Acute fatty liver of pregnancy is a rare condition that occurs in the third trimester of pregnancy. There is a rapid accumulation of fat within the liver cells (hepatocytes), causing acute hepatitis. There is a high risk of liver failure and mortality, for both the mother and fetus.
Acute fatty liver of pregnancy results from impaired processing of fatty acids in the placenta. This is the result of a genetic condition in the fetus that impairs fatty acid metabolism. The most common cause is long-chain 3-hydroxyacyl-CoA dehydrogenase (LCHAD) deficiency in the fetus, which is an autosomal recessive condition. This mode of inheritance means the mother will also have one defective copy of the gene.
Th LCHAD enzyme is important in fatty acid oxidation, breaking down fatty acids to be used as fuel. The fetus and placenta are unable to break down fatty acids. These fatty acids enter the maternal circulation, and accumulate in the liver. The mother’s defective copy of the gene may also contribute to the accumulation of fatty acids. The accumulation of fatty acids in the mother’s liver leads to inflammation and liver failure.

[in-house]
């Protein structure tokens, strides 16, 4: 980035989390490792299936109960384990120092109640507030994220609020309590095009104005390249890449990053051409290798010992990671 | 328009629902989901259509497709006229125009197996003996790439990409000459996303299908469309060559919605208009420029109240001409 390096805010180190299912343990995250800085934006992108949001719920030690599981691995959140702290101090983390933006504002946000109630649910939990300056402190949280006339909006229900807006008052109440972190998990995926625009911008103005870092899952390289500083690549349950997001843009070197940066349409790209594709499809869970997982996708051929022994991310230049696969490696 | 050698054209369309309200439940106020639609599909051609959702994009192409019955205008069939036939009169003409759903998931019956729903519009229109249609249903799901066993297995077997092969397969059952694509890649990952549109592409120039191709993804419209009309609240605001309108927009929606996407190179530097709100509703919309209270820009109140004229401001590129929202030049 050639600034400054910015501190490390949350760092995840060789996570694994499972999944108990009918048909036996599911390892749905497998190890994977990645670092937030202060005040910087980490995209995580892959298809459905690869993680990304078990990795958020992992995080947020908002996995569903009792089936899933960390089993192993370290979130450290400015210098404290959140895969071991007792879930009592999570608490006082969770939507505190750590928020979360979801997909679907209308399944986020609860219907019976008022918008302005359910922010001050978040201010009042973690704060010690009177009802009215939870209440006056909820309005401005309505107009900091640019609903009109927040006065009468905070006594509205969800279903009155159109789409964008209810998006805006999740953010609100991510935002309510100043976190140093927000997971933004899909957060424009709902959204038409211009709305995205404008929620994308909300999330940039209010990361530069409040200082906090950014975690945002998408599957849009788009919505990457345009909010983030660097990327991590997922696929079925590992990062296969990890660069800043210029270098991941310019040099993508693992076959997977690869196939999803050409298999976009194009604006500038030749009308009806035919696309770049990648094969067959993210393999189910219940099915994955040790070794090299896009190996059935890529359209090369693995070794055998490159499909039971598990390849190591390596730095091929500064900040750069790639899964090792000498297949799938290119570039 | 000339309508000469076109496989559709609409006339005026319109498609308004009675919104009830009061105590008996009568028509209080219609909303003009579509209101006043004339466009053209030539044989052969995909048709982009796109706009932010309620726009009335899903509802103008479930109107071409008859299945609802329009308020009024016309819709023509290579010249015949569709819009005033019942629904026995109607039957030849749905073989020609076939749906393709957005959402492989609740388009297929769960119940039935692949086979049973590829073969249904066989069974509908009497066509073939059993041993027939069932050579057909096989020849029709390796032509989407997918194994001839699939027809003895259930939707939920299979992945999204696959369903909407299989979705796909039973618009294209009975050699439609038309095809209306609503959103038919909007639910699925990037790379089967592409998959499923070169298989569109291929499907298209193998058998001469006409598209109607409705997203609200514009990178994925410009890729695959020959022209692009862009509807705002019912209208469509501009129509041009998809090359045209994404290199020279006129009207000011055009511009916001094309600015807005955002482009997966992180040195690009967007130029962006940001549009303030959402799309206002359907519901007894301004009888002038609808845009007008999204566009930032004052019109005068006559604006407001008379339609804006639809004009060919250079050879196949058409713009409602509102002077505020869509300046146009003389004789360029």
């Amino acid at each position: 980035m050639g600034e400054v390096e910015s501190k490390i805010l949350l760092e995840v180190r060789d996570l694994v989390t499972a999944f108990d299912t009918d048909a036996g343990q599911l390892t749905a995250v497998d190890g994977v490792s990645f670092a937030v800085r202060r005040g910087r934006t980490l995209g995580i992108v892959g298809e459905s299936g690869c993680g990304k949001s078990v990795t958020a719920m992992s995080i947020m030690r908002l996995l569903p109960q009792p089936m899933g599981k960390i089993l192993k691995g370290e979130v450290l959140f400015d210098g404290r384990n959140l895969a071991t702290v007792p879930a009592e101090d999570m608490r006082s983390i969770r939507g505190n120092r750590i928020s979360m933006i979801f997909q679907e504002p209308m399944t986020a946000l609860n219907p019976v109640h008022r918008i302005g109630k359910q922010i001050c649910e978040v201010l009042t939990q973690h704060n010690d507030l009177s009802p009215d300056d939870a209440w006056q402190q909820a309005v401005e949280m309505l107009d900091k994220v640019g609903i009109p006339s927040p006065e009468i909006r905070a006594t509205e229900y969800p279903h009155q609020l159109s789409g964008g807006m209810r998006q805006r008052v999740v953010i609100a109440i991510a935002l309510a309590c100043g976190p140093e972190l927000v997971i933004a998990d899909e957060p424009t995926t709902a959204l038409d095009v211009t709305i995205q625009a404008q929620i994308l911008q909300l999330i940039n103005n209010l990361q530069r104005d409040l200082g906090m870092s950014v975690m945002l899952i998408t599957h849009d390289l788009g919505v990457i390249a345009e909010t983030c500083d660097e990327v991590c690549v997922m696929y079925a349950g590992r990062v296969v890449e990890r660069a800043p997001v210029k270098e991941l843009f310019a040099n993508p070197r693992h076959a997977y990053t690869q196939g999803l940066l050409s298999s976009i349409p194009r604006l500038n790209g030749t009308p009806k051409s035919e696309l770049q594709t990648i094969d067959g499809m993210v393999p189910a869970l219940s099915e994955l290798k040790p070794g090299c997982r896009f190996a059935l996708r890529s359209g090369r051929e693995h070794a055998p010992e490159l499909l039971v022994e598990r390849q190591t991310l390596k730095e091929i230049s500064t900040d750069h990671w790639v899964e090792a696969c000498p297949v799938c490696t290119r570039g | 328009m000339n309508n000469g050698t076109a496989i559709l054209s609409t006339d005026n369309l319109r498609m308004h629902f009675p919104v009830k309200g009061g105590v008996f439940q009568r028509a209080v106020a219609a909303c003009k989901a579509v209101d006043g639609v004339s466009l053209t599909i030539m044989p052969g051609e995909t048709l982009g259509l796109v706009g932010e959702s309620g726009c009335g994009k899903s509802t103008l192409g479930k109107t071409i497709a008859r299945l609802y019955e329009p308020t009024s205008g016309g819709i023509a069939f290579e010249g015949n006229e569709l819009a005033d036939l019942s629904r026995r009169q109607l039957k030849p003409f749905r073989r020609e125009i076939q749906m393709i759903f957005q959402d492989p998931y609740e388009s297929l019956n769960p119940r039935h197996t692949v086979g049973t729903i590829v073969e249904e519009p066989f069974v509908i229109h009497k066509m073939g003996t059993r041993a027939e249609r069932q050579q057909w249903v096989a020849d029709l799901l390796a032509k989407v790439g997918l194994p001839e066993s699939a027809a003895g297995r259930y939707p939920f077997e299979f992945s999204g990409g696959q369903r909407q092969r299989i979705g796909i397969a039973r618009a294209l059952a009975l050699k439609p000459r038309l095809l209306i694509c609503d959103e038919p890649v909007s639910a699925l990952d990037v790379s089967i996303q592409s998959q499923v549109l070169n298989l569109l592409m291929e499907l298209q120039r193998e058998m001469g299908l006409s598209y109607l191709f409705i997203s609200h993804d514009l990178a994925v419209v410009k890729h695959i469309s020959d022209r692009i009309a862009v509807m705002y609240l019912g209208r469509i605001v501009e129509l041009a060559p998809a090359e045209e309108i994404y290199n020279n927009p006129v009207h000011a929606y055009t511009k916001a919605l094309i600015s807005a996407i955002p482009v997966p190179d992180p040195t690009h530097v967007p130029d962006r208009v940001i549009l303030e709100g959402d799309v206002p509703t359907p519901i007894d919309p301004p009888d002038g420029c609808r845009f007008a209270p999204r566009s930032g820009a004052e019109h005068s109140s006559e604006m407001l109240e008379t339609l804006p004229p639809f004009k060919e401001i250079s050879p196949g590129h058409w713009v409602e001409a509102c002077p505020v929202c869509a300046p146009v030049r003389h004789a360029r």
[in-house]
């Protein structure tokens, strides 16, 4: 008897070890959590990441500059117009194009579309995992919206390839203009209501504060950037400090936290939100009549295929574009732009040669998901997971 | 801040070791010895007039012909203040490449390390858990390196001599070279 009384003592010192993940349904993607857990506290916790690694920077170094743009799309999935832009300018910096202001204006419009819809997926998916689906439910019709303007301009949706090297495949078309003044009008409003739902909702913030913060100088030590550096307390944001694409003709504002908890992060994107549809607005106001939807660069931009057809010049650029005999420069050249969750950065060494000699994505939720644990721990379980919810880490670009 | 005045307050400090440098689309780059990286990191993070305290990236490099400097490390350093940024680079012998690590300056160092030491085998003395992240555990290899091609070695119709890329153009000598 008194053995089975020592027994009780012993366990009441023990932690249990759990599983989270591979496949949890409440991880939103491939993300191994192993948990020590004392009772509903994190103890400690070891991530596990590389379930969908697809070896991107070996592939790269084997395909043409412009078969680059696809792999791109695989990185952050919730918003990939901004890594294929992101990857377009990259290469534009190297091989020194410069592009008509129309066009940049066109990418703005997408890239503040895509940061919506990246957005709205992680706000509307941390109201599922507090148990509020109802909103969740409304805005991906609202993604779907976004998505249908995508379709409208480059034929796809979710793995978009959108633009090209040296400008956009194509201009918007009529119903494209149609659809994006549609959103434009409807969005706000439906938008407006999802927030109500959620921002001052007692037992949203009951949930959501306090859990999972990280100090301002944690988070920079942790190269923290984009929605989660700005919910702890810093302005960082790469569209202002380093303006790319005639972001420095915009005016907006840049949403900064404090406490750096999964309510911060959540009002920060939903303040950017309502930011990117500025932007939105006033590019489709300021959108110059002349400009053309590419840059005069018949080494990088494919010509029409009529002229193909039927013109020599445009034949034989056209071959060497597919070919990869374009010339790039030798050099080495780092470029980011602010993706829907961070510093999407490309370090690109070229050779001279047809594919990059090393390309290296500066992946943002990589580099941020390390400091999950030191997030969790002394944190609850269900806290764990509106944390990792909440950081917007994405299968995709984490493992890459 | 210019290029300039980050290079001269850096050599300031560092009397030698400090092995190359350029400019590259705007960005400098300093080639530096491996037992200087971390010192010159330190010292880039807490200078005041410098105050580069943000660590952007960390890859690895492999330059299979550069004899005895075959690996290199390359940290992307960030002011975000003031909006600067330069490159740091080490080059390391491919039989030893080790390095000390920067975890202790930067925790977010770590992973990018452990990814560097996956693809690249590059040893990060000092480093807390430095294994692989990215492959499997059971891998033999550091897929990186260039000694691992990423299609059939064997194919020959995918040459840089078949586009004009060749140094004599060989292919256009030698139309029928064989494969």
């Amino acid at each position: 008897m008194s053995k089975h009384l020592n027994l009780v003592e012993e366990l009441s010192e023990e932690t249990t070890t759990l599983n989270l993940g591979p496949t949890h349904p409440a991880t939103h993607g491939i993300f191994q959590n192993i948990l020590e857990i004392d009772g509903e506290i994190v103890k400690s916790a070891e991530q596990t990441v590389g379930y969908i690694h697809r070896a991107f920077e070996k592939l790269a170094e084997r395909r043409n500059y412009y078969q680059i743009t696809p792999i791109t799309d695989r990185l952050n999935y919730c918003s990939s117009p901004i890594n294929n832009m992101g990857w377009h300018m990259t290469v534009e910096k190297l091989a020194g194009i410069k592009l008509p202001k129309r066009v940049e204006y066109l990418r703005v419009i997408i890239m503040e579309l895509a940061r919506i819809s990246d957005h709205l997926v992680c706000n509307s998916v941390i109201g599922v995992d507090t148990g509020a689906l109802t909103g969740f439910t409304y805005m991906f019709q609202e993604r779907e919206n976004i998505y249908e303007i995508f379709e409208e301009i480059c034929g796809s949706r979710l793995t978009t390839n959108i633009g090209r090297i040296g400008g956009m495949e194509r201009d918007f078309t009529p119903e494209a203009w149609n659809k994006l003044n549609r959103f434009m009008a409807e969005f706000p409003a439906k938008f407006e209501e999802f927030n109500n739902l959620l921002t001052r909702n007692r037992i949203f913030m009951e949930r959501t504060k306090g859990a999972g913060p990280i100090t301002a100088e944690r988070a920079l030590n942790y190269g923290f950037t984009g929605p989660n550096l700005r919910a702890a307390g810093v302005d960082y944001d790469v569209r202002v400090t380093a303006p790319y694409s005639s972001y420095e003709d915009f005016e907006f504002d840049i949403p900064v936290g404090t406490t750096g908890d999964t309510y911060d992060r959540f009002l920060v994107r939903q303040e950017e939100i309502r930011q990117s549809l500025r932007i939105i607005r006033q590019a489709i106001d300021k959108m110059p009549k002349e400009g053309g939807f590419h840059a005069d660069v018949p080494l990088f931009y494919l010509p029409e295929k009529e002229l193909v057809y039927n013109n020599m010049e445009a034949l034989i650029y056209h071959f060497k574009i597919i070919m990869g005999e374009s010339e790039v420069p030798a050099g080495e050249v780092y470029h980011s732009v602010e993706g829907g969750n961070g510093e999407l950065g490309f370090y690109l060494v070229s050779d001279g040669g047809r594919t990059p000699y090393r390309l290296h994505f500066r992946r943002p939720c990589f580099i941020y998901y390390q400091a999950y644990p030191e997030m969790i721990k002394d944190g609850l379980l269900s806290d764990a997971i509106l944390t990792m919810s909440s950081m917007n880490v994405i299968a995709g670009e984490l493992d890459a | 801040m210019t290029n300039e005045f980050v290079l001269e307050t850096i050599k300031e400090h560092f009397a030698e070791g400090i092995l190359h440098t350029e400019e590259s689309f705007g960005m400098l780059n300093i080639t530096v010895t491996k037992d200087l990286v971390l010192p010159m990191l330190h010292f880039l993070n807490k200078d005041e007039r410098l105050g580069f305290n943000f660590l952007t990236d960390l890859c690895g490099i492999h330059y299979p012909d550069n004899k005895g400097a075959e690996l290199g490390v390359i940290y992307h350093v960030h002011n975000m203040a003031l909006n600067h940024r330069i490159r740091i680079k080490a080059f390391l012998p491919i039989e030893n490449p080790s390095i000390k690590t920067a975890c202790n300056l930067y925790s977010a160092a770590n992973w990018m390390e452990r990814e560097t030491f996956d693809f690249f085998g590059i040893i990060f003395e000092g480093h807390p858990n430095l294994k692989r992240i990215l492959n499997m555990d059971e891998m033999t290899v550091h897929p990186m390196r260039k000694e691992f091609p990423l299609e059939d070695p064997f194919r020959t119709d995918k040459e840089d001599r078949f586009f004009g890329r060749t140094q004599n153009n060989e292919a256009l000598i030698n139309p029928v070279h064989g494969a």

The presentation is with vague symptoms associated with hepatitis :
- General malaise and fatigue
- Nausea and vomiting
- Abdominal pain
- Anorexia (lack of appetite)
Liver function tests will show elevated liver enzymes (ALT and AST).
Other bloods may be deranged, with:
- Raised bilirubin
- Raised WBC count
- Deranged clotting (raised prothrombin time and INR)
- Low platelets
TOM TIP: In your exams, elevated liver enzymes and low platelets should make you think of HELLP syndrome rather than acute fatty liver of pregnancy. HELLP syndrome is much more common, but keep acute fatty liver of pregnancy in mind as a differential.
Acute fatty liver of pregnancy is an obstetric emergency and requires prompt admission and delivery of the baby. Most patients will recover after delivery.
Management also involves treatment of acute liver failure if it occurs, including consideration of liver transplant.
Last updated September 2020